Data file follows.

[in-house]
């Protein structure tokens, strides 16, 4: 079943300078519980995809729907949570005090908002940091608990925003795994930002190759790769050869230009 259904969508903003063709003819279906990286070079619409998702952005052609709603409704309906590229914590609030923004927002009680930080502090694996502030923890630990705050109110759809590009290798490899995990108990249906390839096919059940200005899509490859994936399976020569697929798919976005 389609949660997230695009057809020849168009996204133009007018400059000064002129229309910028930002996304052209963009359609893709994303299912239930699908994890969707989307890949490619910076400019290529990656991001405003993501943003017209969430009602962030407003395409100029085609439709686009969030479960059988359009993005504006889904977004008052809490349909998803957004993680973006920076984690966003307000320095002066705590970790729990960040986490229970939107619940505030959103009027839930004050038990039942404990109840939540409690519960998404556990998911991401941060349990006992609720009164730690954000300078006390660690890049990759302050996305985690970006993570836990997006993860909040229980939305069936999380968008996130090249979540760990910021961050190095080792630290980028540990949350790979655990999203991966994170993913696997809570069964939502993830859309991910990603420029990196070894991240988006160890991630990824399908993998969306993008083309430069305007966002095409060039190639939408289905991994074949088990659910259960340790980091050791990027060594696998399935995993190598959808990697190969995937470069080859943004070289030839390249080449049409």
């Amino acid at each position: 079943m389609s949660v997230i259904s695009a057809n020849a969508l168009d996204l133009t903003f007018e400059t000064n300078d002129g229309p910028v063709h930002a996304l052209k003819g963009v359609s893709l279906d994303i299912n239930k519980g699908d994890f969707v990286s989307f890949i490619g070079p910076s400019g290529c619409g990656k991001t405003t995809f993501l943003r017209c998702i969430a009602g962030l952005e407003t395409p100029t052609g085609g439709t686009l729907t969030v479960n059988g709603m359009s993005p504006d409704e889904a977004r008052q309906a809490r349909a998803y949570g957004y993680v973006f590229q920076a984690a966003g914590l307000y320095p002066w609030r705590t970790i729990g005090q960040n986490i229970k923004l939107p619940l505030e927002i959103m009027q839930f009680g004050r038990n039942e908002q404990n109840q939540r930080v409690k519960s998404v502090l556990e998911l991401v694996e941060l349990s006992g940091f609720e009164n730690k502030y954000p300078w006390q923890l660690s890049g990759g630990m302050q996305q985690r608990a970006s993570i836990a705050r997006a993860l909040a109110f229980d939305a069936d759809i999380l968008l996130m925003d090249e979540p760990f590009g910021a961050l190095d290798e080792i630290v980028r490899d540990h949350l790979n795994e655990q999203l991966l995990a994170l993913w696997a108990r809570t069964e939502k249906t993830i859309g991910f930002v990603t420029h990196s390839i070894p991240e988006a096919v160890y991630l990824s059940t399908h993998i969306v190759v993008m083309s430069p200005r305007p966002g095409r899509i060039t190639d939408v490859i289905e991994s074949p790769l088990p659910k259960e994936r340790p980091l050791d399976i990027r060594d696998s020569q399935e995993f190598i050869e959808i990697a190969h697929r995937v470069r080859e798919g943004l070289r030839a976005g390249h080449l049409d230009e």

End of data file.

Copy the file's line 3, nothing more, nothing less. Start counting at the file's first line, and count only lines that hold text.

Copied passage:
């Amino acid at each position: 079943m389609s949660v997230i259904s695009a057809n020849a969508l168009d996204l133009t903003f007018e400059t000064n300078d002129g229309p910028v063709h930002a996304l052209k003819g963009v359609s893709l279906d994303i299912n239930k519980g699908d994890f969707v990286s989307f890949i490619g070079p910076s400019g290529c619409g990656k991001t405003t995809f993501l943003r017209c998702i969430a009602g962030l952005e407003t395409p100029t052609g085609g439709t686009l729907t969030v479960n059988g709603m359009s993005p504006d409704e889904a977004r008052q309906a809490r349909a998803y949570g957004y993680v973006f590229q920076a984690a966003g914590l307000y320095p002066w609030r705590t970790i729990g005090q960040n986490i229970k923004l939107p619940l505030e927002i959103m009027q839930f009680g004050r038990n039942e908002q404990n109840q939540r930080v409690k519960s998404v502090l556990e998911l991401v694996e941060l349990s006992g940091f609720e009164n730690k502030y954000p300078w006390q923890l660690s890049g990759g630990m302050q996305q985690r608990a970006s993570i836990a705050r997006a993860l909040a109110f229980d939305a069936d759809i999380l968008l996130m925003d090249e979540p760990f590009g910021a961050l190095d290798e080792i630290v980028r490899d540990h949350l790979n795994e655990q999203l991966l995990a994170l993913w696997a108990r809570t069964e939502k249906t993830i859309g991910f930002v990603t420029h990196s390839i070894p991240e988006a096919v160890y991630l990824s059940t399908h993998i969306v190759v993008m083309s430069p200005r305007p966002g095409r899509i060039t190639d939408v490859i289905e991994s074949p790769l088990p659910k259960e994936r340790p980091l050791d399976i990027r060594d696998s020569q399935e995993f190598i050869e959808i990697a190969h697929r995937v470069r080859e798919g943004l070289r030839a976005g390249h080449l049409d230009e």